Long Term Appreciation

I saw this chart on Paragon’s website and thought it was terrific. Of course it’s about San Francisco’s market, but it’s pretty much the same numbers here as well. I actually have seen this same chart before that encompassed all the way back to the end of World War 2. Same story, pretty much. Interestingly, this period sort of is the time I personally have been in this business. I started in 1990 right after the earthquake and right before the first Gulf War. It was a recession, but I didn’t realize that…I didn’t have any clients anyway. I was new!

I clearly remember the market heating up in 1995. I had this goofy client who predicted the market’s acceleration because of technology that year. I thought he must have been crazy…but he was right of course. What I really see when I look at this chart is that we had 21 or 22 years of escalating prices out of the last 30. I think it’s very hard to deny that. The little blip this chart calls the dotcom bubble in 2001 didn’t exist at all to me….with the exception of the stalled market following the events of 9/11/01. That lasted for 3 months until January of 2002 when it went off again.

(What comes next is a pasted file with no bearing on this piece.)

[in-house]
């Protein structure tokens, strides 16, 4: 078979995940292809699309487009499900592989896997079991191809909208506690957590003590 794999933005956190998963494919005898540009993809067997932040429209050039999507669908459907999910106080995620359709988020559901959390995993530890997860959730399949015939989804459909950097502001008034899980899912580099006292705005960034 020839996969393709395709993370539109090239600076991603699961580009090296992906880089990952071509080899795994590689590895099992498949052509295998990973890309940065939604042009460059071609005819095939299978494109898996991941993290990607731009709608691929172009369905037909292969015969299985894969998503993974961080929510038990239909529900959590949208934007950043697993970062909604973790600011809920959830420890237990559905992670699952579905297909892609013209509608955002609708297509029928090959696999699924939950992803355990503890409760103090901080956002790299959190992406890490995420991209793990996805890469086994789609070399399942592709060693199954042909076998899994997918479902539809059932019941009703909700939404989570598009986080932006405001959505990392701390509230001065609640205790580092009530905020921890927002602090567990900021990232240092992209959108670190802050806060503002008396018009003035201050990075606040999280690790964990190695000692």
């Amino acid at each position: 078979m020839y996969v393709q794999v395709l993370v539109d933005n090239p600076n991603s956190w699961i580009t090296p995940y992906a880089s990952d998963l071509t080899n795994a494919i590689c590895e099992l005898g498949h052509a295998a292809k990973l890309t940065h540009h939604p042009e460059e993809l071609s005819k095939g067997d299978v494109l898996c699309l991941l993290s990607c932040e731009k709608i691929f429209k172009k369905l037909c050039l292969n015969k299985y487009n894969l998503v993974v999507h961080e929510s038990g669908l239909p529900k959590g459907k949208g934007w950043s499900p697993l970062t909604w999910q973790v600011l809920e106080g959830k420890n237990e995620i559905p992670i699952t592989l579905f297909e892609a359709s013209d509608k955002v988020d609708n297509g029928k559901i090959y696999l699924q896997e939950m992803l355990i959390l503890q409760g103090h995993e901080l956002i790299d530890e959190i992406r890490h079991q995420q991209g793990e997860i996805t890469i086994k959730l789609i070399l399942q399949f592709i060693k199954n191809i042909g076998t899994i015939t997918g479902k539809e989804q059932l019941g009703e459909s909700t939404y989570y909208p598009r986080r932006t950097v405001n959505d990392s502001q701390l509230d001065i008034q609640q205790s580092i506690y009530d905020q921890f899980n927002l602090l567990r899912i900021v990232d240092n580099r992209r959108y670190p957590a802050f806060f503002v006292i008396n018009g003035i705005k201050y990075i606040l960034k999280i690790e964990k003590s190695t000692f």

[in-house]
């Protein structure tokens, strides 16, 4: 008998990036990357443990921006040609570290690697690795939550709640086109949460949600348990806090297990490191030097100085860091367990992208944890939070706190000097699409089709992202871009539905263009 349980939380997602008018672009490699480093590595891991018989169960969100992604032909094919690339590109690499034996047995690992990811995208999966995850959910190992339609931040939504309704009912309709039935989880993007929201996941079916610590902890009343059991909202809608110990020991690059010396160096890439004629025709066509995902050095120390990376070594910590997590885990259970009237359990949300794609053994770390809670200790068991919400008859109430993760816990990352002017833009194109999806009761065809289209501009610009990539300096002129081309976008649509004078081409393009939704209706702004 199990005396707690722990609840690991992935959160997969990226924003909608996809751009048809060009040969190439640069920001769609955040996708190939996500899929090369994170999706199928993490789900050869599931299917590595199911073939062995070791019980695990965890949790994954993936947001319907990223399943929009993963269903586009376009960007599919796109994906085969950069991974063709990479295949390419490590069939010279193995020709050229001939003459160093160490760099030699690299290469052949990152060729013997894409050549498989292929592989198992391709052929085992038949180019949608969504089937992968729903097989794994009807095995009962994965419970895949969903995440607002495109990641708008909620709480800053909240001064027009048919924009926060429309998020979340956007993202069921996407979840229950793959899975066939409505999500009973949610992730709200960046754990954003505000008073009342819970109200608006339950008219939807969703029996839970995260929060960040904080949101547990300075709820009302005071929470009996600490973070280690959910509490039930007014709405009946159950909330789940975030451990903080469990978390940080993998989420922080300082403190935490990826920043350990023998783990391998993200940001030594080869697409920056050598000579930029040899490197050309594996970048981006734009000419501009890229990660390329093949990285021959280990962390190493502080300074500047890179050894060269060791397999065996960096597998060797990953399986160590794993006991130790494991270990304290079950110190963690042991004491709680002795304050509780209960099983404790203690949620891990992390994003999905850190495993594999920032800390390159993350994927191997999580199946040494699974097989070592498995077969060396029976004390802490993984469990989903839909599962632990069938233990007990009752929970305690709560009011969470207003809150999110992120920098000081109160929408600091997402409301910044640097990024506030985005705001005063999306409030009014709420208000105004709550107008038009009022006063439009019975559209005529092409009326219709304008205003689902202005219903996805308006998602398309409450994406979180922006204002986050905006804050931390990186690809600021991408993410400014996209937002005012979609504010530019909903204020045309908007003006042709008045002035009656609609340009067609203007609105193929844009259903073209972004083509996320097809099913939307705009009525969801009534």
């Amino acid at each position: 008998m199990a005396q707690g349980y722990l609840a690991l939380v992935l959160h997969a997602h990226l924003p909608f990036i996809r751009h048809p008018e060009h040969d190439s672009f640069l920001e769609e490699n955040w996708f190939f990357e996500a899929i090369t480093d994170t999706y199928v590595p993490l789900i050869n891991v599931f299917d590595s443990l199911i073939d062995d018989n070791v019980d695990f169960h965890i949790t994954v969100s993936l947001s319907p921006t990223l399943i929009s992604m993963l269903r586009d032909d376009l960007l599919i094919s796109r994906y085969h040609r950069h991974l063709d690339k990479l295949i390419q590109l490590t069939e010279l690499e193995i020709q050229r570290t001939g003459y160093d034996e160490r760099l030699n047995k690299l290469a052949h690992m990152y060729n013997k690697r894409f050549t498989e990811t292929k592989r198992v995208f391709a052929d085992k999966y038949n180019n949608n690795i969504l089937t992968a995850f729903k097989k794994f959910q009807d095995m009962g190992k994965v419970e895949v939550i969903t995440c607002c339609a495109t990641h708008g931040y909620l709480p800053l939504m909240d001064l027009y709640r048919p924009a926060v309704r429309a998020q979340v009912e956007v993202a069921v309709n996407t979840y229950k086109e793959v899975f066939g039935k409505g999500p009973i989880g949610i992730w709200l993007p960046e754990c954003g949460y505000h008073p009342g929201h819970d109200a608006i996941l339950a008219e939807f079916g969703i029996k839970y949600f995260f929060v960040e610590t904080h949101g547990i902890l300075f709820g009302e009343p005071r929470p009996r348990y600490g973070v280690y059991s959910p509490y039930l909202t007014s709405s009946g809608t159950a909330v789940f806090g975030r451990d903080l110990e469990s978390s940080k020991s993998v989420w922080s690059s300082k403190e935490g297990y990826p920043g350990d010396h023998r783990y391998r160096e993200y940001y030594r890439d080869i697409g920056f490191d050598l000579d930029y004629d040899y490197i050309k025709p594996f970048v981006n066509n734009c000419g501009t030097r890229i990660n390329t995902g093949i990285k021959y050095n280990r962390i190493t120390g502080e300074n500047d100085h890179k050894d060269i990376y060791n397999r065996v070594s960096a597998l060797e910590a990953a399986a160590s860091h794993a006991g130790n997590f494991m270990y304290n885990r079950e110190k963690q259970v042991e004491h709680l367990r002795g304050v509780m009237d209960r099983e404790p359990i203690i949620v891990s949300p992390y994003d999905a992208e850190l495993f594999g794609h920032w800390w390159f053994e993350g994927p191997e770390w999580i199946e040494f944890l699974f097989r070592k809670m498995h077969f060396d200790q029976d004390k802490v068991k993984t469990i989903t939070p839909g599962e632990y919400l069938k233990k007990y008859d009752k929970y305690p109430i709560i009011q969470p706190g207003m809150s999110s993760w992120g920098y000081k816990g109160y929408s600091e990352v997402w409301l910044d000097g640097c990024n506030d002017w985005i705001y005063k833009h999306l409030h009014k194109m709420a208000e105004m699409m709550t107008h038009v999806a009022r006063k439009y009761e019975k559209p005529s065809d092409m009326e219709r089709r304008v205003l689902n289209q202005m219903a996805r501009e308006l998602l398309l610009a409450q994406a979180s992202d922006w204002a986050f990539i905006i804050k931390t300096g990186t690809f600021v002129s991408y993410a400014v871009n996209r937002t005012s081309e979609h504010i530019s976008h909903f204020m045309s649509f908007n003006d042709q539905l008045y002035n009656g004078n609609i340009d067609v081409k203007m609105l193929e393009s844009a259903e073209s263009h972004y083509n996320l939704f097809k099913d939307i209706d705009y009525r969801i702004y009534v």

That means that the market slowed a bit in 2007 and early 2008 and then plummeted in September of 2008. It sucked in 2009, rebounded somewhat in 2010, dipped in 2011 and then took off again in 2012. 2009 was really the only market I remember where multiple offers were rare and buyers had nice leverage. The rest of the time it’s been highly competitive for buyers.

I know there’s been tons of ridicule about realtors touting their particular market as being “different” from everybody else and how our values don’t plummet like everybody else’s…but look at this history! Our’s don’t. This brings me back to renting again. Why? The MLS history goes back to 1998…a 4 bedroom 2 bath rancher sold then on Shad for $473,000 (It got multiple offers…it was listed for $450,000!). That same floor plan sold on Marlin this year for $1,300,000. Did anybody who chose to rent over those 16 years earn that kind of appreciation. While doing nothing other than living in a place?

How much do you want to bet that the people who bought Shad in 1998 for $473,000 felt they overpaid…and that the market would fall apart since they just bought. Sort of just like buyers feel right now.

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